These factors all started with the 1919 fall of unions, where workers went on strike immediately after World War I, leading to an economic repression. Cohen, instead of talking in depth about the rise of Communism, the AFL and its craft bias, and other outside attributes, she focuses on the specific man-to-man obstacles that people had to overcome back then to come together. "Isolated in local neighborhoods and fragmented by ethnicity and race, workers proved incapable of mounting the unified action necessary for success"4. This makes the book much more personal and hard-hitting, as it keeps the emphasis strictly on the workers and the aspects of the environment that they could actually influence.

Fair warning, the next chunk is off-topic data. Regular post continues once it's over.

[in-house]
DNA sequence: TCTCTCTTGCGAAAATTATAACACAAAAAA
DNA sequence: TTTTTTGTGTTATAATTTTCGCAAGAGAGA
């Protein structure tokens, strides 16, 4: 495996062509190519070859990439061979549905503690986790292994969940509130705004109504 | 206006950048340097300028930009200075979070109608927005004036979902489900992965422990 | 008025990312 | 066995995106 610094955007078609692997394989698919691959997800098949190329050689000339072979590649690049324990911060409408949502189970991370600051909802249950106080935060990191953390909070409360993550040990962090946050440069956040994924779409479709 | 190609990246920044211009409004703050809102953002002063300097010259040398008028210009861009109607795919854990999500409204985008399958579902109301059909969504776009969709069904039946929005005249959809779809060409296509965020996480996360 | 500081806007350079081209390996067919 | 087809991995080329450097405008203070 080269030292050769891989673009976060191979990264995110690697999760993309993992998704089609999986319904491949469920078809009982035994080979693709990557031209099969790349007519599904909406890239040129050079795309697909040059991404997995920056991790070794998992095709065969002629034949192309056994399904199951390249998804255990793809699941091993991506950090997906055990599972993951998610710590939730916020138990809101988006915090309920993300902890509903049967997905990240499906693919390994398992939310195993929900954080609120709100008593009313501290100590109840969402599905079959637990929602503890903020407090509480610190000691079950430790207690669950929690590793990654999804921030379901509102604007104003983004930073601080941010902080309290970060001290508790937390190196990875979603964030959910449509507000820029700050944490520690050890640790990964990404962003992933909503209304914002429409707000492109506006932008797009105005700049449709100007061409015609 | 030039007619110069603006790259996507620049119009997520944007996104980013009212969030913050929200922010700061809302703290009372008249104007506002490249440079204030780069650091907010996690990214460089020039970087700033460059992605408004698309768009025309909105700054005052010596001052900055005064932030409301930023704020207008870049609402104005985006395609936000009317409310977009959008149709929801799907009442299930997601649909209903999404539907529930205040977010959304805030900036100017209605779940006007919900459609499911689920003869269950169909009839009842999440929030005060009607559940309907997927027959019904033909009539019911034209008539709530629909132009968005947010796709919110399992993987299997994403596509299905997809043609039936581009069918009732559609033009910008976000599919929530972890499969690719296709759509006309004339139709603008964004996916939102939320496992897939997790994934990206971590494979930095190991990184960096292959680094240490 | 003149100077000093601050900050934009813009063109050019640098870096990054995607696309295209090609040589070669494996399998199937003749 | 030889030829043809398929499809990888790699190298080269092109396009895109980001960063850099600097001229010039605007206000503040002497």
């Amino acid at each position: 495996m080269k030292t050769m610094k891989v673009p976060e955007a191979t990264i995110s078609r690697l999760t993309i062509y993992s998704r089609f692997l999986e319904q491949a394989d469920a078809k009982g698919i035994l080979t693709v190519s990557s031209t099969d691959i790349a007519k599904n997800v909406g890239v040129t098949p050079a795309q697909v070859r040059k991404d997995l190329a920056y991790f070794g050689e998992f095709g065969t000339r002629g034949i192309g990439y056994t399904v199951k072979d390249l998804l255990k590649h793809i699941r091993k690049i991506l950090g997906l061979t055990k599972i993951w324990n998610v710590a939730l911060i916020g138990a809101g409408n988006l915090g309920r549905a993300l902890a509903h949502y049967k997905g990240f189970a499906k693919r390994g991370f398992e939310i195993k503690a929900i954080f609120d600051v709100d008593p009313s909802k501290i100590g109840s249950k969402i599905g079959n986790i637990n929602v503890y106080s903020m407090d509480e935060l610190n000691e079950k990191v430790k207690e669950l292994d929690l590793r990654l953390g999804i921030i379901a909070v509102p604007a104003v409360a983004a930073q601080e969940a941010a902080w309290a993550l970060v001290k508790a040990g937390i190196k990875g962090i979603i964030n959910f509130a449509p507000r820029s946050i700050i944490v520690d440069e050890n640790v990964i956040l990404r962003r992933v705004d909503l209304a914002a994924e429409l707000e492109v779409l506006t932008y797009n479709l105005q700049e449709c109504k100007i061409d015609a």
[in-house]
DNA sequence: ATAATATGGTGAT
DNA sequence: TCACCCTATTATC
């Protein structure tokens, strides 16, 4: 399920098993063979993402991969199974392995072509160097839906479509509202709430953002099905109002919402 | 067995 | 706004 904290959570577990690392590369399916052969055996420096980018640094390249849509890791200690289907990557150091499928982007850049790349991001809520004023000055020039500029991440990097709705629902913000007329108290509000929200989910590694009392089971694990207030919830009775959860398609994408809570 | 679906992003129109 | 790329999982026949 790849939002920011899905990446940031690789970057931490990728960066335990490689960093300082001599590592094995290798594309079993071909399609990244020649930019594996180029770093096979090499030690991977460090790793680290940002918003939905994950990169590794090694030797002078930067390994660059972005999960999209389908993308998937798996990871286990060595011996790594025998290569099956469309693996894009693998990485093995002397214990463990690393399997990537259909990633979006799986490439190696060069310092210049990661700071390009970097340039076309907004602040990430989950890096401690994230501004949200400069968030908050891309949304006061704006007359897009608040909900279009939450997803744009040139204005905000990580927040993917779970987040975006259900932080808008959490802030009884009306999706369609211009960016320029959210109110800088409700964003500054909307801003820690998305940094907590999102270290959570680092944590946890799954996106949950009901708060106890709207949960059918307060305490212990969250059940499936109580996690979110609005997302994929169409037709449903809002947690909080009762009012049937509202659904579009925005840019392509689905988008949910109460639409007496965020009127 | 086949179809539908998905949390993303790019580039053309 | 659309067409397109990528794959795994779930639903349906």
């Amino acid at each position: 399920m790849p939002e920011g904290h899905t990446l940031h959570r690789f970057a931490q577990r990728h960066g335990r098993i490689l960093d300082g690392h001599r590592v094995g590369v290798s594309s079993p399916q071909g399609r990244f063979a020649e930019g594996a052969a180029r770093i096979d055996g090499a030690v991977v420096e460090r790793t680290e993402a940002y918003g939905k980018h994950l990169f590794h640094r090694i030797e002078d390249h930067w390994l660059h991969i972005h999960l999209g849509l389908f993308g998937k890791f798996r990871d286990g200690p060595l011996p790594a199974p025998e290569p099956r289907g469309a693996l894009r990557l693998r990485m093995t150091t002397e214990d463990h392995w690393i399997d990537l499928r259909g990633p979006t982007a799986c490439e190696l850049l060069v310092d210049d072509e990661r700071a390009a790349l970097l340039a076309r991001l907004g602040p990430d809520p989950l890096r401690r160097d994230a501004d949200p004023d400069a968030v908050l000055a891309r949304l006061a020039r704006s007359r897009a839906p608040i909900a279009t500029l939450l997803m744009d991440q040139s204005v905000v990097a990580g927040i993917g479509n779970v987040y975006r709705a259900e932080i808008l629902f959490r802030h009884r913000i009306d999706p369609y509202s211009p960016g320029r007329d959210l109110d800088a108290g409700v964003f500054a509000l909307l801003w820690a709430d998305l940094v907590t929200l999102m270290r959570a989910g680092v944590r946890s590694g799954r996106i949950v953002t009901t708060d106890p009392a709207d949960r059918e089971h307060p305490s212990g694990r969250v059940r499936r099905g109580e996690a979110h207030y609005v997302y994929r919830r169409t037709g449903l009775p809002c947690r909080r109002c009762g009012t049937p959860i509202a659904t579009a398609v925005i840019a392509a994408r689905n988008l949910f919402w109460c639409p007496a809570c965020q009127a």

There were deep racial lines in the workforce of the 1920s, particularly between Polish Chicagoans and other races, including Mexicans, blacks and Italians. Management helped to emphasize these racial lines by bringing in Mexicans and blacks to break strikes, painting them as the enemy. As a result, people who were native to Chicago were naturally wary and distrustful of people of other ethnicities. This kept them from unifying as a single force, keeping them divided and powerless. Cohen uses this particular aspect of the Chicago workforce experience as a heavy component of what compelled them to eventual success, as a "successful strike in the future would require a work force more capable of coordinating on a national level and more unified ethnically and racially"5.